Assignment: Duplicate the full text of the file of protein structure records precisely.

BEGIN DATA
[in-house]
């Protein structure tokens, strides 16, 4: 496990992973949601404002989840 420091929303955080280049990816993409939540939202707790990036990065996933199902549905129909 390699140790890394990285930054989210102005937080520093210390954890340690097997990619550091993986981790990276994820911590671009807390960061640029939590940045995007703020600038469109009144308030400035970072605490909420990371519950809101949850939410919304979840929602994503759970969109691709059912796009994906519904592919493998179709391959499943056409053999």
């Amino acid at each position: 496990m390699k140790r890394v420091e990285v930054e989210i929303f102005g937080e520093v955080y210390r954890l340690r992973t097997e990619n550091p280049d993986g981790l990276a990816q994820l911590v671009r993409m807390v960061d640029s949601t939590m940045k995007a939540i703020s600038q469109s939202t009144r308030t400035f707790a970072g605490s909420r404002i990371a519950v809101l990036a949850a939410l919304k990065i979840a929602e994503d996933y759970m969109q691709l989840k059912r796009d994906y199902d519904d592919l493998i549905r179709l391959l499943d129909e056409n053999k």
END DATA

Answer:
[in-house]
């Protein structure tokens, strides 16, 4: 496990992973949601404002989840 420091929303955080280049990816993409939540939202707790990036990065996933199902549905129909 390699140790890394990285930054989210102005937080520093210390954890340690097997990619550091993986981790990276994820911590671009807390960061640029939590940045995007703020600038469109009144308030400035970072605490909420990371519950809101949850939410919304979840929602994503759970969109691709059912796009994906519904592919493998179709391959499943056409053999």
């Amino acid at each position: 496990m390699k140790r890394v420091e990285v930054e989210i929303f102005g937080e520093v955080y210390r954890l340690r992973t097997e990619n550091p280049d993986g981790l990276a990816q994820l911590v671009r993409m807390v960061d640029s949601t939590m940045k995007a939540i703020s600038q469109s939202t009144r308030t400035f707790a970072g605490s909420r404002i990371a519950v809101l990036a949850a939410l919304k990065i979840a929602e994503d996933y759970m969109q691709l989840k059912r796009d994906y199902d519904d592919l493998i549905r179709l391959l499943d129909e056409n053999k």